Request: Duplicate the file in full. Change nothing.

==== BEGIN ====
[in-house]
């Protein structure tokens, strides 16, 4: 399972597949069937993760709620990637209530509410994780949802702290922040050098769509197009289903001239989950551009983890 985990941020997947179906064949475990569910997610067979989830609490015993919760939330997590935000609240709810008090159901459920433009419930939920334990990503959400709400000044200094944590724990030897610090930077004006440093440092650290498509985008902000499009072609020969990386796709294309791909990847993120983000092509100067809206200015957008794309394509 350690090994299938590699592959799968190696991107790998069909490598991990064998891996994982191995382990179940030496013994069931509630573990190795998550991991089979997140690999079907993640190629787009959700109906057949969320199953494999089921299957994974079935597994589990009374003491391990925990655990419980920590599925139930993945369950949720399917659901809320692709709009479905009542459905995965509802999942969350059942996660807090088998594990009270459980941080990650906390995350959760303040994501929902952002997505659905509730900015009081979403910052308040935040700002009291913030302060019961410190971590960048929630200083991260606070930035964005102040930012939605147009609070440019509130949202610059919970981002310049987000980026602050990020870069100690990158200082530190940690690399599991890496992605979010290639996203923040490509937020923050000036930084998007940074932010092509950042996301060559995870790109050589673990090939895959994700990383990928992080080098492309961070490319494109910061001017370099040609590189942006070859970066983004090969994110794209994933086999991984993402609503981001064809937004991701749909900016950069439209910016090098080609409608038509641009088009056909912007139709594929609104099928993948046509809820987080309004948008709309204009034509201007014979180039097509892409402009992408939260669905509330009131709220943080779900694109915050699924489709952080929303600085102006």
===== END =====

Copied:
[in-house]
């Protein structure tokens, strides 16, 4: 399972597949069937993760709620990637209530509410994780949802702290922040050098769509197009289903001239989950551009983890 985990941020997947179906064949475990569910997610067979989830609490015993919760939330997590935000609240709810008090159901459920433009419930939920334990990503959400709400000044200094944590724990030897610090930077004006440093440092650290498509985008902000499009072609020969990386796709294309791909990847993120983000092509100067809206200015957008794309394509 350690090994299938590699592959799968190696991107790998069909490598991990064998891996994982191995382990179940030496013994069931509630573990190795998550991991089979997140690999079907993640190629787009959700109906057949969320199953494999089921299957994974079935597994589990009374003491391990925990655990419980920590599925139930993945369950949720399917659901809320692709709009479905009542459905995965509802999942969350059942996660807090088998594990009270459980941080990650906390995350959760303040994501929902952002997505659905509730900015009081979403910052308040935040700002009291913030302060019961410190971590960048929630200083991260606070930035964005102040930012939605147009609070440019509130949202610059919970981002310049987000980026602050990020870069100690990158200082530190940690690399599991890496992605979010290639996203923040490509937020923050000036930084998007940074932010092509950042996301060559995870790109050589673990090939895959994700990383990928992080080098492309961070490319494109910061001017370099040609590189942006070859970066983004090969994110794209994933086999991984993402609503981001064809937004991701749909900016950069439209910016090098080609409608038509641009088009056909912007139709594929609104099928993948046509809820987080309004948008709309204009034509201007014979180039097509892409402009992408939260669905509330009131709220943080779900694109915050699924489709952080929303600085102006």